Blog December 19, 2023

Applying the Churchill Knowledge Audit to Cybersecurity: The Importance of Security Ratings

by Andrew Jaquith, Board Advisor
by Andrew Jaquith, Board Advisor

When FedEx founder Fred Smith attended Yale in the mid-1960s, he wrote an economics paper describing the concept of overnight delivery of packages by air. His professor infamously gave him a “C” grade because he viewed it as implausible. But Smith knew something his professor didn’t—and it was an idea that would change the way the business world worked forever. I bring this story up for two reasons. For one thing, I worked for FedEx and learned a lot from my time there. But more crucially, the lesson of Smith’s paper is that that complacency gets us nowhere. We should always look for better ways to do things more efficiently.

As a CISO, I am frequently pitched by companies promising to transform or revolutionize my job. I shrug off most pitches because they don’t add any value to what I’m doing. But every once in a while, an organization comes along that offers something new.

An introduction to security ratings

When SecurityScorecard first introduced security ratings over a decade ago, it created an entirely new market—but one that needed creating. Before security ratings, it was difficult to measure cybersecurity in a tangible, consistent, and straightforward way. If I needed to know something about a vendor or prospective client, I’d have to ask them—and trust that they were telling me the truth.

Security ratings form conclusions about a company’s program, using observed and empirical data about a company’s security. They are analogous to financial credit ratings. Just as poor credit ratings are associated with greater probabilities of default, poor security ratings are associated with higher probabilities of sustaining data breaches or other adverse cyber events. SecurityScorecard “A to F” letter grades measure and validate organizations’ security posture and supply chains in real time. Factors affecting the score include externally observed network exposures, public breach records, potential malware exploits, patching cadence, encryption settings, DNS records, security configurations, and others. According to Security Scorecard, companies with an “F” rating are an order of magnitude more likely to sustain a data breach than companies with an “A.” This feels right to me, because if a company’s external network is a mess, it’s likely the rest of their program is too.

Some colleagues of mine in the CISO community are skeptical about the value of Security Ratings. They object that because a company’s security rating is driven primarily by publicly-available information, the entirety of the program isn’t well-represented. Some might dispute errors in attribution (“that’s not my IP address”) or timeliness (“we fixed that months ago”) that affect security scores. In the early days of security ratings, it was harder than it should have been to fix attribution or timeliness errors. But as someone who uses security ratings regularly, I can say with confidence that neither objection remains true.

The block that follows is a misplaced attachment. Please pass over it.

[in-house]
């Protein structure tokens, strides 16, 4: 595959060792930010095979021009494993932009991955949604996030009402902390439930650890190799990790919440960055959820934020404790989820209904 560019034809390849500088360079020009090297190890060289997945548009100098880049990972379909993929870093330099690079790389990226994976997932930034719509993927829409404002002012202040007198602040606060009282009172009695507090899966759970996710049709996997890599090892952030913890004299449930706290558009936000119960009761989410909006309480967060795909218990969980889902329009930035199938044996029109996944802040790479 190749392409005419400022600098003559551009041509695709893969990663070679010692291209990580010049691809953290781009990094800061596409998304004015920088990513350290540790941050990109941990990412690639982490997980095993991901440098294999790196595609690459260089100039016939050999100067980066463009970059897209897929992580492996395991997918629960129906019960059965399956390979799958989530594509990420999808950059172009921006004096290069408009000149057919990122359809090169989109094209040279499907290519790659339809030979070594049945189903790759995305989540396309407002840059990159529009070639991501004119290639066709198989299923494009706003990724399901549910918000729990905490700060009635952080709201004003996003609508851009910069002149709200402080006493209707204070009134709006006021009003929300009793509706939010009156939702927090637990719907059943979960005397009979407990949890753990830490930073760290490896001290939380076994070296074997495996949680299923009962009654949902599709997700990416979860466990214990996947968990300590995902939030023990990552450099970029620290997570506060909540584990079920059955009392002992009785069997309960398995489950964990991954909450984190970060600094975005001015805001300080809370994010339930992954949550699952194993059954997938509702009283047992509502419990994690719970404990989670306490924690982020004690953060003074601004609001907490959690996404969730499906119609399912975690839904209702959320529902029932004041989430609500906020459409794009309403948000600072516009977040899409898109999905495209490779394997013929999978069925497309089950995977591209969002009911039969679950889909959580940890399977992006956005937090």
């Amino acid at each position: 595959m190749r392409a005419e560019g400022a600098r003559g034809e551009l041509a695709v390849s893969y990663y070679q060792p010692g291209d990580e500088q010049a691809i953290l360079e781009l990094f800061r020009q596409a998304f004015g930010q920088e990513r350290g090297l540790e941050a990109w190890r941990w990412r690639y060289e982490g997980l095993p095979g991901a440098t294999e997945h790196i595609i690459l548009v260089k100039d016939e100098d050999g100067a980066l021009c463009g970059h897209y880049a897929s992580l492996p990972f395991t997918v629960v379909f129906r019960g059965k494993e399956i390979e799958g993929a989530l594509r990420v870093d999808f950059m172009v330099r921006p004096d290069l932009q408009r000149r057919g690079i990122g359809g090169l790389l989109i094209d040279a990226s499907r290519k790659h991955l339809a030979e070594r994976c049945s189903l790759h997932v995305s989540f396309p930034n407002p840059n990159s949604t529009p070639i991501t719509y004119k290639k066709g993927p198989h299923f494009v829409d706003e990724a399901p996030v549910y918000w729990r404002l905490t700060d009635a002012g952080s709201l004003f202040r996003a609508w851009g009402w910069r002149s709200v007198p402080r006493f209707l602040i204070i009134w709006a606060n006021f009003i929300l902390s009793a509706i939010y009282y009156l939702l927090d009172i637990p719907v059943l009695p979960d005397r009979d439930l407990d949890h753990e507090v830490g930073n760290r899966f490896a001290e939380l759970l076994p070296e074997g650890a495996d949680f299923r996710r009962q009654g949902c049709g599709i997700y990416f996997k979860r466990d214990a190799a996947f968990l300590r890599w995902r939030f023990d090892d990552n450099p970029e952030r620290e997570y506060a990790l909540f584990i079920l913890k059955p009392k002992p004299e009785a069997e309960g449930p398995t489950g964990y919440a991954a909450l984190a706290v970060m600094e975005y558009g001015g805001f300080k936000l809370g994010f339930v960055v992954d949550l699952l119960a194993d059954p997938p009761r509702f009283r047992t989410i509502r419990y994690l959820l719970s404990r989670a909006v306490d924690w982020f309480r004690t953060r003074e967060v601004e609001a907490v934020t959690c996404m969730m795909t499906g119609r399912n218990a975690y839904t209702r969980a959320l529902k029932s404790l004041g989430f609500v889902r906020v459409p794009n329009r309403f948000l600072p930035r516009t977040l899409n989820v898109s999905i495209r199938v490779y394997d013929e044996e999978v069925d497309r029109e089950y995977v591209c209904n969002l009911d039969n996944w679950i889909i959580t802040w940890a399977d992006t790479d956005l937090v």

Using security ratings to benefit your program

CISOs can benefit from security ratings if they know how to use them properly. How do I use them? In four ways:

  • Benchmarking. In my sector, how am I doing relative to my peers? Bragging rights aren’t important. But if I know the sector average is B-, and I’m at an A or better, I’ve got something positive to tell my team. I can also feel a bit more confident that threat actors targeting my sector might rattle some other firms’ doors before they try mine.
  • Tool calibration. Security Scorecard’s “digital footprint” helps me understand my external attack surface better because I can compare it to what I’m getting from other tools. For example, I may not know all of the microsite domains the business units are running. Having an independent check helps me ensure that my data is complete.
  • Client relations. Many clients’ third-party risk teams use security ratings to screen their vendors or find obvious red flags. If I’ve removed external weaknesses and in so doing, received a good score, I can avoid needing to have distracting conversations with clients.
  • Supplier oversight. A recent study found that 98% of organizations do business with third parties that have suffered breaches. Observable data about my suppliers’ own dependencies (“who’s using that version of NetScaler?”) means that follow-ups by my team can be more targeted and efficient.

In short, I use security ratings to help me better understand how my company appears to the outside world. It rounds out my knowledge of the firm’s external posture by making it more complete and accurate. It serves as an informal “knowledge audit,” similar to what Winston Churchill would ask himself when diagnosing surprises or failures:

  • Why didn’t I know?
  • Why didn’t my advisers know?
  • Why wasn’t I told?
  • Why didn’t I ask?

If Churchill were alive today, I think he’d be rather confused about the Internet, but I think he’d approve of Security Ratings.

Stay tuned here as my fellow advisors and I take turns offering our thoughts on the current state of cybersecurity.

CTA: Find out more about Security Ratings


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